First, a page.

The Indianapolis Star reports that the Pacers’ late first-round selection of former Arizona forward Solomon Hill was a gamble, but to those who know him, it is a wise investment.
Hill is not a player who would embarrass an organization as we have seen from some professional athletes lately. He is quite the opposite — a tireless worker and consummate team player who keeps to himself. He fits in well with the type of mentality we saw from Indiana in the playoffs — tough and unyielding, taking Miami to seven games before elimination in the Eastern Conference finals.
We never saw upstart talent Paul George taunt or talk trash with an opponent. He went about his business in the playoffs. Hill is that type of player.
Hill, the 23rd pick overall, is also not similar to today’s generation of players who believe they know more about their game than their coaches. Instead of coming off as a know-it-all, Hill is a sponge to others who know more.
Indiana general manager Kevin Pritchard told the media that he kept an eye on Hill since November. Arizona coach Sean Miller provided insight for Pritchard, who kept in contact throughout the season.
Miller told Pritchard and Indiana’s brass, which now includes director of basketball operations Larry Bird, that Hill was willing to do anything to win.
“Sean just kept telling us, ‘He’s a winner. He’s an absolute winner,’ ” Pritchard told the Indianapolis Star. “We feel that he’ll fit our culture perfectly that way.”
Hill was the third senior chosen in the draft behind Lehigh guard C.J. McCollum (10th pick, Portland) and Duke center Mason Plumlee (22nd pick, Brooklyn).
A total of 17 seniors were among the 60 players chosen. Eight one-and-done freshmen were selected, including Arizona’s Grant Jerrett, the 40th pick overall by Portland. Jerrett is one of only two freshmen who were not chosen in the first round. Providence’s Ricky Ledo, the 43rd pick taken by Milwaukee, was the other.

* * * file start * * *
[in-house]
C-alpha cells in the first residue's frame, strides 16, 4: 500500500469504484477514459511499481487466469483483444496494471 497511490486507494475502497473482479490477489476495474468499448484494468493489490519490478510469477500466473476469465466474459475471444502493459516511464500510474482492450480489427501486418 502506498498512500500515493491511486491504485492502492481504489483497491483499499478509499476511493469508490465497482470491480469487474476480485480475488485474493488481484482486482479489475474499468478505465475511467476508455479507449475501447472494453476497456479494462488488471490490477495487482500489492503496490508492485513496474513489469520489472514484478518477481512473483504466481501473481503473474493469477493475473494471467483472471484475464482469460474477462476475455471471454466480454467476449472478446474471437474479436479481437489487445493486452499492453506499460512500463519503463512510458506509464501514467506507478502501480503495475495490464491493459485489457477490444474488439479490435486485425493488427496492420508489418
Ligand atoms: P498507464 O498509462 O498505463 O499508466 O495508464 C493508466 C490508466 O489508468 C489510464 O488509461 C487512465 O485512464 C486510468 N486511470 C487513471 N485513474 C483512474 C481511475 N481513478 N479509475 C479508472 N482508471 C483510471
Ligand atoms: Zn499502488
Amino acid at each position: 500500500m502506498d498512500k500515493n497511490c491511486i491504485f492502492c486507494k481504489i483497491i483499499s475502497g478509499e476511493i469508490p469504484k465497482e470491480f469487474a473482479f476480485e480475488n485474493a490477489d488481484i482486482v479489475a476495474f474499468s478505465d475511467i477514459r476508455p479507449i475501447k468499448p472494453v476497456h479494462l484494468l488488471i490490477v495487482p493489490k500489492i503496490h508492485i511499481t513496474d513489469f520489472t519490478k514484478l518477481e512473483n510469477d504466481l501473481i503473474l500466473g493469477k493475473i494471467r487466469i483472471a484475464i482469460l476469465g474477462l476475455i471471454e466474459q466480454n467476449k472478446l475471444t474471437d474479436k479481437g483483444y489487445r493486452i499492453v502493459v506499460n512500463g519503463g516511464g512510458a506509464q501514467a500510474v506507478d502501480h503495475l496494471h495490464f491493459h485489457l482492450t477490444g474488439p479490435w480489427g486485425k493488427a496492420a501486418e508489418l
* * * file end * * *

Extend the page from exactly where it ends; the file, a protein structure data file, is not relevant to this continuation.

Safe to say Jerrett should have stayed and declared himself for the NBA draft after his junior season or stay until the end. If Jerrett stuck it out and paid his dues in college — working closer to a degree in the process over four years — he would have become a first-round selection like Hill.
If he weathered the addition of forward Aaron Gordon and assumed Gordon’s starting role in 2014-15, after Gordon potentially leaves to the NBA after one year, he would have built a character and skill resume similar to Hill.
Traded from Portland to Oklahoma City after his selection, Jerrett is with a talent-laden franchise that can take its time to develop him. That approach, however, is more of a risk — or gamble — than the path Hill took by staying all four years in Tucson. Indiana knows what it’s getting from Hill. Oklahoma City is in a wait-and-see mode with Jerrett, with potentially some of that grooming at its D-League affiliate in Tulsa.
The NBA is a business where players are dispensable, especially those who are unproven young players on a team that will challenge for an NBA title. Where is Jerrett’s fit with the Thunder? He will not unseat Kevin Durant, with whom Jerrett shares a similar size but Durant is far more diverse with his skill set. Durant is 6-9 and 235. Jerrett is 6-10 and 232.
Jerrett is now one of three power forwards listed on Oklahoma City’s roster. The others are Serge Ibaka, 6-10 and 235 pounds, and Nick Collison, 6-10 and 255.